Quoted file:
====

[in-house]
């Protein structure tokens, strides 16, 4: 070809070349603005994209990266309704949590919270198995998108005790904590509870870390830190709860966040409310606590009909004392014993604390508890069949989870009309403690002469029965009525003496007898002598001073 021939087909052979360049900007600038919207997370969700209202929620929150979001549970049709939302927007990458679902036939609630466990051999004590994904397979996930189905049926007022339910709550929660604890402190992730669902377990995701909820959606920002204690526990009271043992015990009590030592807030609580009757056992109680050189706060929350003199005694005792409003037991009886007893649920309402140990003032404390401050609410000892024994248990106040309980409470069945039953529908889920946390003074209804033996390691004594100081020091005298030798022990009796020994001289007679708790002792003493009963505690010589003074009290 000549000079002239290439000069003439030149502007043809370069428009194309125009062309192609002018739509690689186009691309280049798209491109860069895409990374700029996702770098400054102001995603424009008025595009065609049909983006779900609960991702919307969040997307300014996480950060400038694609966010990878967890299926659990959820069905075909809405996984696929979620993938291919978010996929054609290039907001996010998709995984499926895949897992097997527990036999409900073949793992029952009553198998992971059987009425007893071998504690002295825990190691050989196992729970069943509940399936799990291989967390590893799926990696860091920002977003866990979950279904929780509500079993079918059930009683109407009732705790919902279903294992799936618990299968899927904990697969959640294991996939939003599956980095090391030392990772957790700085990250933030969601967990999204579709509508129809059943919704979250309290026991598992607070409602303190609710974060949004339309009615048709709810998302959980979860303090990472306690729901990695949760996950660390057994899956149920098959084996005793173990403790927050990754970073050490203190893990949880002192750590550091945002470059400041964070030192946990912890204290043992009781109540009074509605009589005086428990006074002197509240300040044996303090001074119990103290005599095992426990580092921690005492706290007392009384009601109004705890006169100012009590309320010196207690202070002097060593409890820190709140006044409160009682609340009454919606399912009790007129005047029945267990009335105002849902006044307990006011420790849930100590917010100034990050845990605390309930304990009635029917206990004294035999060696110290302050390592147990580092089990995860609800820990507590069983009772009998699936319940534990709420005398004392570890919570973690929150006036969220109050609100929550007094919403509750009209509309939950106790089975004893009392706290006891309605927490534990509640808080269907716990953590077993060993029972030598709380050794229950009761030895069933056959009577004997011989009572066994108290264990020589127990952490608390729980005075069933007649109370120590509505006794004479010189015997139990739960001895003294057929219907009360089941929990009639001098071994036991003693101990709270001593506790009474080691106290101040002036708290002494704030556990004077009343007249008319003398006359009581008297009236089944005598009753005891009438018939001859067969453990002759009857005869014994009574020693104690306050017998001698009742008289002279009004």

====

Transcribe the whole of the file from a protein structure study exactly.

[in-house]
């Protein structure tokens, strides 16, 4: 070809070349603005994209990266309704949590919270198995998108005790904590509870870390830190709860966040409310606590009909004392014993604390508890069949989870009309403690002469029965009525003496007898002598001073 021939087909052979360049900007600038919207997370969700209202929620929150979001549970049709939302927007990458679902036939609630466990051999004590994904397979996930189905049926007022339910709550929660604890402190992730669902377990995701909820959606920002204690526990009271043992015990009590030592807030609580009757056992109680050189706060929350003199005694005792409003037991009886007893649920309402140990003032404390401050609410000892024994248990106040309980409470069945039953529908889920946390003074209804033996390691004594100081020091005298030798022990009796020994001289007679708790002792003493009963505690010589003074009290 000549000079002239290439000069003439030149502007043809370069428009194309125009062309192609002018739509690689186009691309280049798209491109860069895409990374700029996702770098400054102001995603424009008025595009065609049909983006779900609960991702919307969040997307300014996480950060400038694609966010990878967890299926659990959820069905075909809405996984696929979620993938291919978010996929054609290039907001996010998709995984499926895949897992097997527990036999409900073949793992029952009553198998992971059987009425007893071998504690002295825990190691050989196992729970069943509940399936799990291989967390590893799926990696860091920002977003866990979950279904929780509500079993079918059930009683109407009732705790919902279903294992799936618990299968899927904990697969959640294991996939939003599956980095090391030392990772957790700085990250933030969601967990999204579709509508129809059943919704979250309290026991598992607070409602303190609710974060949004339309009615048709709810998302959980979860303090990472306690729901990695949760996950660390057994899956149920098959084996005793173990403790927050990754970073050490203190893990949880002192750590550091945002470059400041964070030192946990912890204290043992009781109540009074509605009589005086428990006074002197509240300040044996303090001074119990103290005599095992426990580092921690005492706290007392009384009601109004705890006169100012009590309320010196207690202070002097060593409890820190709140006044409160009682609340009454919606399912009790007129005047029945267990009335105002849902006044307990006011420790849930100590917010100034990050845990605390309930304990009635029917206990004294035999060696110290302050390592147990580092089990995860609800820990507590069983009772009998699936319940534990709420005398004392570890919570973690929150006036969220109050609100929550007094919403509750009209509309939950106790089975004893009392706290006891309605927490534990509640808080269907716990953590077993060993029972030598709380050794229950009761030895069933056959009577004997011989009572066994108290264990020589127990952490608390729980005075069933007649109370120590509505006794004479010189015997139990739960001895003294057929219907009360089941929990009639001098071994036991003693101990709270001593506790009474080691106290101040002036708290002494704030556990004077009343007249008319003398006359009581008297009236089944005598009753005891009438018939001859067969453990002759009857005869014994009574020693104690306050017998001698009742008289002279009004």